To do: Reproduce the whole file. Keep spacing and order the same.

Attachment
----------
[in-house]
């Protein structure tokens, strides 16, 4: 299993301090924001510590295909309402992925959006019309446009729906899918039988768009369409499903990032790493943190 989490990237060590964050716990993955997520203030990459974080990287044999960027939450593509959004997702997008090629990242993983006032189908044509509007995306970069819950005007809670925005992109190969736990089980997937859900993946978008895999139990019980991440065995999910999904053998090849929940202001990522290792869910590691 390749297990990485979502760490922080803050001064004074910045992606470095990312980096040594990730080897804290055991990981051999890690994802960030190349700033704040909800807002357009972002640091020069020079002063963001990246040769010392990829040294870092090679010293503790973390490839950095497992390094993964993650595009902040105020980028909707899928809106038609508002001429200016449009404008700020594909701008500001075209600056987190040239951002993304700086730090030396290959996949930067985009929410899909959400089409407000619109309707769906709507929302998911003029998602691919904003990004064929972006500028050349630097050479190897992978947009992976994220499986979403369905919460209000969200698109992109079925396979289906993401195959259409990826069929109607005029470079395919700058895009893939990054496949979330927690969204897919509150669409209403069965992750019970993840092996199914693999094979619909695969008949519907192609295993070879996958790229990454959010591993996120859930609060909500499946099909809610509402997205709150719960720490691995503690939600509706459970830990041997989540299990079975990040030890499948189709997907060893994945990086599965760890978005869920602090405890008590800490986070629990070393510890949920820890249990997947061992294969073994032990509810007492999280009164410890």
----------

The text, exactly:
[in-house]
């Protein structure tokens, strides 16, 4: 299993301090924001510590295909309402992925959006019309446009729906899918039988768009369409499903990032790493943190 989490990237060590964050716990993955997520203030990459974080990287044999960027939450593509959004997702997008090629990242993983006032189908044509509007995306970069819950005007809670925005992109190969736990089980997937859900993946978008895999139990019980991440065995999910999904053998090849929940202001990522290792869910590691 390749297990990485979502760490922080803050001064004074910045992606470095990312980096040594990730080897804290055991990981051999890690994802960030190349700033704040909800807002357009972002640091020069020079002063963001990246040769010392990829040294870092090679010293503790973390490839950095497992390094993964993650595009902040105020980028909707899928809106038609508002001429200016449009404008700020594909701008500001075209600056987190040239951002993304700086730090030396290959996949930067985009929410899909959400089409407000619109309707769906709507929302998911003029998602691919904003990004064929972006500028050349630097050479190897992978947009992976994220499986979403369905919460209000969200698109992109079925396979289906993401195959259409990826069929109607005029470079395919700058895009893939990054496949979330927690969204897919509150669409209403069965992750019970993840092996199914693999094979619909695969008949519907192609295993070879996958790229990454959010591993996120859930609060909500499946099909809610509402997205709150719960720490691995503690939600509706459970830990041997989540299990079975990040030890499948189709997907060893994945990086599965760890978005869920602090405890008590800490986070629990070393510890949920820890249990997947061992294969073994032990509810007492999280009164410890």